Death. Cruelty. Trouble. Carefree. Good. Praise. Using just those 6 words, and a brain’s response to them, researchers were able to identify suicidal individuals with 91% accuracy.
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It’s a rather macabre success for a machine-learning algorithm, but the implications are fairly profound.
We’re talking about this study, appearing in Nature Human Behaviour.
Up until now, identifying patients at risk of suicide basically involved, well, asking them if they were thinking about suicide. But prior studies have shown that nearly 80% of patients who committed suicide denied suicidal ideation in their last contact with a mental health practitioner. That we could get at this crucial information using an MRI scanner is potentially game-changing.
But let’s talk about how this study worked. Researchers identified 17 adults with suicidal ideation and 17 controls. They put them in an fMRI scanner to measure which parts of the brain would be activated when the subjects were thinking about those key words.
Words like death and cruelty differentially activated the left superior medial frontal area and the medial frontal/anterior cingulate in the individuals with suicidal ideation – these are areas associated with self-referential thought. Using a machine-learning algorithm the researchers successfully identified 15 of the 17 brains from those with suicidal ideation and 16 of the 17 controls.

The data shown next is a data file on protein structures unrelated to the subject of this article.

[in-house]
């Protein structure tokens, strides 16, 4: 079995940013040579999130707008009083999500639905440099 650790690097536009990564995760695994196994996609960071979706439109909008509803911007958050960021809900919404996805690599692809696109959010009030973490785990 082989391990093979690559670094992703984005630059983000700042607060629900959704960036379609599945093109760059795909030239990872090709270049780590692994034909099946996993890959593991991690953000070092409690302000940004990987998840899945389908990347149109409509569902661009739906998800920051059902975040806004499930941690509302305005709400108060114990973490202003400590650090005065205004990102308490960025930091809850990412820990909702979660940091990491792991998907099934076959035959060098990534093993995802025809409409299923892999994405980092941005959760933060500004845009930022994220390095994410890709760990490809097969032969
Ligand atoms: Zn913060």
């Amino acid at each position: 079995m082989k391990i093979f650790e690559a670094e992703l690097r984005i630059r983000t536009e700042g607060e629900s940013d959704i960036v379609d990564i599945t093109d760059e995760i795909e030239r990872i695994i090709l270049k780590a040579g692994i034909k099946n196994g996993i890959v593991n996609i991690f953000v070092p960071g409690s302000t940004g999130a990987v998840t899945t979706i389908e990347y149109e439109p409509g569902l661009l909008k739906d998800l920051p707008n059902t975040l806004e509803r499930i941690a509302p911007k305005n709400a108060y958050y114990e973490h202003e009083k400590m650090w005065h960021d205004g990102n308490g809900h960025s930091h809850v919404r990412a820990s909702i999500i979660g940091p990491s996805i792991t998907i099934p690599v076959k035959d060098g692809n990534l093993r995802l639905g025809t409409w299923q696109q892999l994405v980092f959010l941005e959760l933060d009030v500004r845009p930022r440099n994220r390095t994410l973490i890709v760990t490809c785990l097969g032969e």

Of course, the elephant in the room here is a 70,000 pound electromagnet.
These patients volunteered to participate in this study, they were able to concentrate for 30 minutes straight as various emotionally-charged words were presented to them. This is not a test we’ll be administering in your therapist’s office anytime soon. I raised that issue with Dr. Marcel Just, the lead author of the study.
“It would be nice to see if we could possibly do this using EEG, if we could assess the thought alterations with EEG. It would be enormously cheaper. More widely used.”
The other thing to remember is that these volunteers told us they had suicidal ideation. That’s the gold-standard that the computer was learning on. But, as I noted above, people who admit they are having suicidal thoughts are the easy ones – we need ways to figure out who is suicidal and not telling us. Dr. Just pointed out that mind-reading, so to speak, is a long way off for a simple reason:
“If somebody didn’t want others to know what they are thinking, they can certainly block that method. They can not coorperate. I don’t think we have a way to get at people’s thoughts against their will.”
What this study does tell us is not just that there are differences in the brains of suicidal individuals and controls, but that those differences are discoverable with technology. Today’s multi-million dollar MRI scanner is tomorrow’s EEG and the next day’s ubiquitous IPhone attachment. But for now, we may need to change an old adage: the fMRI is the window to the soul.